“Why bother about winter?” said the Grasshopper; we have got plenty of food at present.” But the Ant went on its way and continued its toil. When the winter came the Grasshopper had no food and found itself dying of hunger, while it saw the ants distributing every day corn and grain from the stores they had collected in the summer. Then the Grasshopper knew:
It is best to prepare for the days of necessity.


Usual PROMPTuesday guidelines apply (see below). Have Fun!

  • You must write your entry in 10 minutes. This encourages top-of-mind, primal thinking before the ego and judgmental brain kicks in. Just set a timer, make your kid count to 600 slowly, whatever. It’s an honor system. And I trust you.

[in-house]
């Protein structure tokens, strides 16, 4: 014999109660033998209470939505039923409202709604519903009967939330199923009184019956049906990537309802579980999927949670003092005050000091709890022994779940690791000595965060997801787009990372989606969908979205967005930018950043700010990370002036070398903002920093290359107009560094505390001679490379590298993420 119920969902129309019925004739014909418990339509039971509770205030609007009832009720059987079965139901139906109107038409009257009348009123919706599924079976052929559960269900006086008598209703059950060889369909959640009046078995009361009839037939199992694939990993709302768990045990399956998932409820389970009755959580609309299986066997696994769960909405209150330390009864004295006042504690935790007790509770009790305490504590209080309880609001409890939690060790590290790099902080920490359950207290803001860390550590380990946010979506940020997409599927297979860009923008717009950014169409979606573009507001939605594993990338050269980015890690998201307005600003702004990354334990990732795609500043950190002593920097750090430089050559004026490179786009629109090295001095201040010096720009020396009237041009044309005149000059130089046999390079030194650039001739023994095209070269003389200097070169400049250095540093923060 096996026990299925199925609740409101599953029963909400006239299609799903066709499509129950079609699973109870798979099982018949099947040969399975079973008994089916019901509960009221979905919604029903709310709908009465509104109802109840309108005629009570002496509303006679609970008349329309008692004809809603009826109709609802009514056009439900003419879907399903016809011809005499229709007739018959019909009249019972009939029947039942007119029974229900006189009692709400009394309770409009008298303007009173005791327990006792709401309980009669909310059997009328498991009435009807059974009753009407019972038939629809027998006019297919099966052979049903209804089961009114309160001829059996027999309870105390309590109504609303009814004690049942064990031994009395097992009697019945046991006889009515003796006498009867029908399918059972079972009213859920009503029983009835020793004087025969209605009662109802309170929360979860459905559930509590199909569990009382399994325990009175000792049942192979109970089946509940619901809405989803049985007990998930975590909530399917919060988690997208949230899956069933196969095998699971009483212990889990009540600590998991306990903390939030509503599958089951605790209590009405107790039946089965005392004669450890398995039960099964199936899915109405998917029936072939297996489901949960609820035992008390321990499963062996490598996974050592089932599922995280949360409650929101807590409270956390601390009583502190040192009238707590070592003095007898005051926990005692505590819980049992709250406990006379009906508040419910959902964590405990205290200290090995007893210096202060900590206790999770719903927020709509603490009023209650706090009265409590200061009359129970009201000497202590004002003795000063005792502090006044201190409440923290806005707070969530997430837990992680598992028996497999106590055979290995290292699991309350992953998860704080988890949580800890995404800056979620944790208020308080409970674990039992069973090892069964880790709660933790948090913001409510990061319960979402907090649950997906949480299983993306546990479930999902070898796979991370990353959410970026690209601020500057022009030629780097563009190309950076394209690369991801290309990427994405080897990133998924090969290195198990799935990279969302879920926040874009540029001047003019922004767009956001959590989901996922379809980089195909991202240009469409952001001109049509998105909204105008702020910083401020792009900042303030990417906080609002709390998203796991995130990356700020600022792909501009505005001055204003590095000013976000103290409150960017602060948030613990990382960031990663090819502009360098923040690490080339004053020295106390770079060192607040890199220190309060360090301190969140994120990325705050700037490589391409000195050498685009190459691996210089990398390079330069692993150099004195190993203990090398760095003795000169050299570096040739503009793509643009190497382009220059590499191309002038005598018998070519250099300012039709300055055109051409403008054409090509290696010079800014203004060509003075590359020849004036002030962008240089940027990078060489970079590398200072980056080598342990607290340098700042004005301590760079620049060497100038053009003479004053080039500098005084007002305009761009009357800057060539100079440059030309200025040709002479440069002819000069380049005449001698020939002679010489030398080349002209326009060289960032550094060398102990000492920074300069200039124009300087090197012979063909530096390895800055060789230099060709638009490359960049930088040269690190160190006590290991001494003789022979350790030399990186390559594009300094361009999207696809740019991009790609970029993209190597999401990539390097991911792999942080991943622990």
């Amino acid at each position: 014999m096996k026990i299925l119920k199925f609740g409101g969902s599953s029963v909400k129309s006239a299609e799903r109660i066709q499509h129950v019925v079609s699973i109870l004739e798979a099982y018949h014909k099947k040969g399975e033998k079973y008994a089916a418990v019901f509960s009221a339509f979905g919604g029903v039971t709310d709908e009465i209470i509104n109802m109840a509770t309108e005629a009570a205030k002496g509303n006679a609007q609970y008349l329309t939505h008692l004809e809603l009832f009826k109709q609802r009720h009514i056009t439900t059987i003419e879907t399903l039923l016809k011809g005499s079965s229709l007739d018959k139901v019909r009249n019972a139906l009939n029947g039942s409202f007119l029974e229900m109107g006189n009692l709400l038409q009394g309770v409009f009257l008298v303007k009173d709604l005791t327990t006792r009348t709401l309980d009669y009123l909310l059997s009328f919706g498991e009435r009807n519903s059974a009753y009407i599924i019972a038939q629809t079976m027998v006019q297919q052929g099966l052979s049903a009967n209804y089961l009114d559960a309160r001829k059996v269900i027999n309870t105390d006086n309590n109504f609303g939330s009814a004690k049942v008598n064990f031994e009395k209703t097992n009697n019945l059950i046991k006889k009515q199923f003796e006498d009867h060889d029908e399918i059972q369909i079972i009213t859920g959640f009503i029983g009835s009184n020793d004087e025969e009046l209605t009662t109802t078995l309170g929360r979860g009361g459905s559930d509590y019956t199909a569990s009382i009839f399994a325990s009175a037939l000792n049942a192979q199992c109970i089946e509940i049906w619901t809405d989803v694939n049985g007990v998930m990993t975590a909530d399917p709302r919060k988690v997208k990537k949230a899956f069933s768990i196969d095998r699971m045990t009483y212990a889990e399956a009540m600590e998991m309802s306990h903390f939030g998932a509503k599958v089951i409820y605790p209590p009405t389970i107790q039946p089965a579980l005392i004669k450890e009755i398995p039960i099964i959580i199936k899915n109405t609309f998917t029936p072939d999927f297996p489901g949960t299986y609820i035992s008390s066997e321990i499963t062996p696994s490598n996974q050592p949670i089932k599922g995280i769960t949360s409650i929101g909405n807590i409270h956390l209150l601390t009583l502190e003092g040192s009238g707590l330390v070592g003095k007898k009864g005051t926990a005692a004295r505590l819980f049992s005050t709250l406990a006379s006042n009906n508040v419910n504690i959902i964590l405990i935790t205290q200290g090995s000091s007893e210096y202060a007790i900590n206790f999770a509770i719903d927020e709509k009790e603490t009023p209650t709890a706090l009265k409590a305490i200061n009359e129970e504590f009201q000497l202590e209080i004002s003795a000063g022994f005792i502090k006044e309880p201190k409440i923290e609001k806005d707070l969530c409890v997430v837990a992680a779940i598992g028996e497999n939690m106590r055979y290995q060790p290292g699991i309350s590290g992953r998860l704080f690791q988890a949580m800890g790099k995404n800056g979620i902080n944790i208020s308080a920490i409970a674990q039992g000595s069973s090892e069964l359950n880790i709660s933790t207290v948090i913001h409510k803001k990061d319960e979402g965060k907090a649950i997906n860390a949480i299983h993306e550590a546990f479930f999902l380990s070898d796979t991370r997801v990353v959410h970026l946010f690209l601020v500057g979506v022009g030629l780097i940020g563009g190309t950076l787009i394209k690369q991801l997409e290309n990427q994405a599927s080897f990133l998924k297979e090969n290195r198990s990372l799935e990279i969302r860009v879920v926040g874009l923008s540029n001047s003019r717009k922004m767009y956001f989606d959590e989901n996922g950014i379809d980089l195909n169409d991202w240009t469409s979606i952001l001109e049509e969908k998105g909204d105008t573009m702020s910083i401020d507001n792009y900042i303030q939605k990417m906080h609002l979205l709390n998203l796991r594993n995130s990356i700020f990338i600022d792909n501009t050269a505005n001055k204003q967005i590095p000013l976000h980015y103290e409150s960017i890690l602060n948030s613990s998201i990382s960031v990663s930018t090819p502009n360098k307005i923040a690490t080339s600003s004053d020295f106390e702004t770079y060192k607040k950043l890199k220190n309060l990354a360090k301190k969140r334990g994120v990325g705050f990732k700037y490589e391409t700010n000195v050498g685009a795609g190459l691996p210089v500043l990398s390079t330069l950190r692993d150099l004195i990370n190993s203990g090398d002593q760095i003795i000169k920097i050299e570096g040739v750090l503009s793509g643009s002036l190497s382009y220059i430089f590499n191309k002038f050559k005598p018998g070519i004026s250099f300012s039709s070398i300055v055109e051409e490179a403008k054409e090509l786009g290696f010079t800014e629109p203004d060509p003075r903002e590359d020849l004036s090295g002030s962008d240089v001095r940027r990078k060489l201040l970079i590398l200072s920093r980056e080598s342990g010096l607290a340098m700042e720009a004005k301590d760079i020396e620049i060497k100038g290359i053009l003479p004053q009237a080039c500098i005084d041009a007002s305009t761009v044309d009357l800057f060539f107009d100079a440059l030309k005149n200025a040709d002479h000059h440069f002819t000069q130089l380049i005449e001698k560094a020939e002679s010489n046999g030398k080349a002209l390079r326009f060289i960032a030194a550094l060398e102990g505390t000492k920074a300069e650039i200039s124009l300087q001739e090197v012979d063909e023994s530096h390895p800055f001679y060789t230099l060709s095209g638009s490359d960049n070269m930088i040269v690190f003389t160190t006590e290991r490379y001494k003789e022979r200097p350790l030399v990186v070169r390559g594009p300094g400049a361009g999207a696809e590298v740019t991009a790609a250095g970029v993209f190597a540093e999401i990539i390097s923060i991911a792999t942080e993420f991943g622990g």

• Keep to 250 words or less.
  • Please have fun. Don’t put pressure on yourself. Together, let’s rediscover the simple joy in the writing process.
  • Post your submission in the comments OR post in your blog and leave a link to your blog in the comments.


21 Responses to “PROMPTuesday #12: The Guest Hostess”

  1. Momma Mary says:

    I did… The Ant & The Grasshopper… The Sequel! :)

    Is that cheating?

  2. Cocktail Maven says:

    Okay! Here’s my attempt!

    There once was a warthog with enormous tusks. His tusks were strong and they rose high into the air. They made the warthog look terribly fierce and intimidating. After many years of tearing through the forest frightening all the other animals, the warthog grew lonely. It was time for a change. “I think I should like to work in a shop,” the warthog decided. That way, I shall meet lots of people and never be lonely.” So the warthog set off for town that very day.